Famine, Global Poverty and The Destruction of the Family Farm
by Julie Levesque
August 30, 2012
The fundamental causes of famine and poverty are rarely exposed in the mainstream media and too often obfuscated by an unconsciously racist worldview in which people in underdeveloped countries are the authors of their own misfortunes. The underlying economic and social roots of poverty are actually the expression of centuries of domination of the North over the South.
To honestly address poverty issues would require a fundamental reform in an unfair global economic system based, among other things, on the outright takeover of farming by corporate agribusiness, leading to the social demise of large sectors of the rural population.
Instead, dominant economic forces push for more destructive policies, feign compassion and generosity with empty promises like “Millennium Development Goals” and subsidies to international NGOs which are used to hide the devastation.
“Hunger and malnutrition are man-made,” Dr. Vandana Shiva explains:
They are hardwired in the design of the industrial, chemical model of agriculture. But just as hunger is created by design, healthy and nutritious food for all can also be designed, through food democracy […]
We are repeatedly told that we will starve without chemical fertilisers. However, chemical fertilisers, which are essentially poison, undermine food security by destroying the fertility of soil by killing the biodiversity of soil organisms, friendly insects that control pests and pollinators like bees and butterflies necessary for plant reproduction and food production […]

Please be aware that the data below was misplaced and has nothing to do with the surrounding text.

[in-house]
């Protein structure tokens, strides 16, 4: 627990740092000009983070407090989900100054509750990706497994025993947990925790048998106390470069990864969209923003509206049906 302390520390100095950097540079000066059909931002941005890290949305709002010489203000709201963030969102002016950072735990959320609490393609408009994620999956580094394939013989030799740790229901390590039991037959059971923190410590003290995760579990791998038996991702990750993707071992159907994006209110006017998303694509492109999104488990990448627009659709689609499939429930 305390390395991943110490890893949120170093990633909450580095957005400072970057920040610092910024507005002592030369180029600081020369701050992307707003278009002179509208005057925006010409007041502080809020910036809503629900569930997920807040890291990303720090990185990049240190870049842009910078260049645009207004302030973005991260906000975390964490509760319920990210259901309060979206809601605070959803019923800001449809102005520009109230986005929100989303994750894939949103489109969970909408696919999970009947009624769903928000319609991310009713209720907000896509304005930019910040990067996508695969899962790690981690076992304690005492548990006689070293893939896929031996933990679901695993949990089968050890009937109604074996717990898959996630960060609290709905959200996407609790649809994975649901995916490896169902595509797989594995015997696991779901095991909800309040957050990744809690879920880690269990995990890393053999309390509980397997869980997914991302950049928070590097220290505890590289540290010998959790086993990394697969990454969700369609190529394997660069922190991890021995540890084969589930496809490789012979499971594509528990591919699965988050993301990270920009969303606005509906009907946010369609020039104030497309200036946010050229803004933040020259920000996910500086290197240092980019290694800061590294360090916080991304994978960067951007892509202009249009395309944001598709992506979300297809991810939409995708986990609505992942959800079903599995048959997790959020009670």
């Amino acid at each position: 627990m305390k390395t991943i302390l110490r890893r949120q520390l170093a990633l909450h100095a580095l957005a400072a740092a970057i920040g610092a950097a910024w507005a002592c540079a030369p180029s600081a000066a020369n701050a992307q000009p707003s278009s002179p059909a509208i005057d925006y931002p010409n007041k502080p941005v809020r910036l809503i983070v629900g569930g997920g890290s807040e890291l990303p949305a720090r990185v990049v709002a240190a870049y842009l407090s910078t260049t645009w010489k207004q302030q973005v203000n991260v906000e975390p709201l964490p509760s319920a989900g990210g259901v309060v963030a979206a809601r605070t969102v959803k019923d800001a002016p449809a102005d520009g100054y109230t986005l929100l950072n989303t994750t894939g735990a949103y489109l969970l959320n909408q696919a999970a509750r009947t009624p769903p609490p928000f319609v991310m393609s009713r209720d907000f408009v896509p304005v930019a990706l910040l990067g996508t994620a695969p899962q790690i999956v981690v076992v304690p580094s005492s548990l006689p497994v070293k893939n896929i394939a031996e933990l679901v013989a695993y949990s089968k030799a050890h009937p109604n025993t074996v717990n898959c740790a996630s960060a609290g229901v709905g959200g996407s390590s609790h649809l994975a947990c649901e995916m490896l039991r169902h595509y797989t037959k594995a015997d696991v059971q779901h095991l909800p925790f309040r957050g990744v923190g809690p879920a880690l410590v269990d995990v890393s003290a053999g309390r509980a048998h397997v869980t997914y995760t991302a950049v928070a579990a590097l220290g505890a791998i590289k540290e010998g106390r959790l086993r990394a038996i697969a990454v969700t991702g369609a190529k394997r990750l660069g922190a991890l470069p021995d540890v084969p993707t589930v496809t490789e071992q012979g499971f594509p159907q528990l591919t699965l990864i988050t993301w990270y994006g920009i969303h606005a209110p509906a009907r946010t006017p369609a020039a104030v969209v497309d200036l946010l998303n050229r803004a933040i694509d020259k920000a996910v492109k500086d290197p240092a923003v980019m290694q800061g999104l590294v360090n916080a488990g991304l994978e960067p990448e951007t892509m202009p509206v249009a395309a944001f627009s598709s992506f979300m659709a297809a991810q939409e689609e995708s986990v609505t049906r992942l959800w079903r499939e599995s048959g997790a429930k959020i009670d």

Industrialisation of agriculture creates hunger and malnutrition, and yet further industrialisation of food systems are offered as solution to the crisis. (Dr. Vandana Shiva, Our Hunger Games )
In this for profit economy, pesticides are good for businesses. That they are harmful to living species, including humans, is the last thing on the corporate money-maker’s mind:
The next time anyone in India serves up a good old ‘wholesome’ meal of rice and various vegetables, they will probably take in half a milligram of pesticide also, around a pin prick. That would be more than 40 times what an average North American person would consume.
India is one of the world’s largest users of pesticides and a highly profitable market for the corporations that manufacture them. Ladyfinger, cabbage, tomato and cauliflower in particular may contain dangerously high levels because farmers tend to harvest them almost immediately after spraying. Fruit and vegetables are sprayed and tampered with to make them more colourful, and harmful fungicides are sprayed on fruit to ripen them in order to rush them off to market. (Colin Todhunter, Slow Death and Fast Profits: The Globalisation of Pesticides and Poison).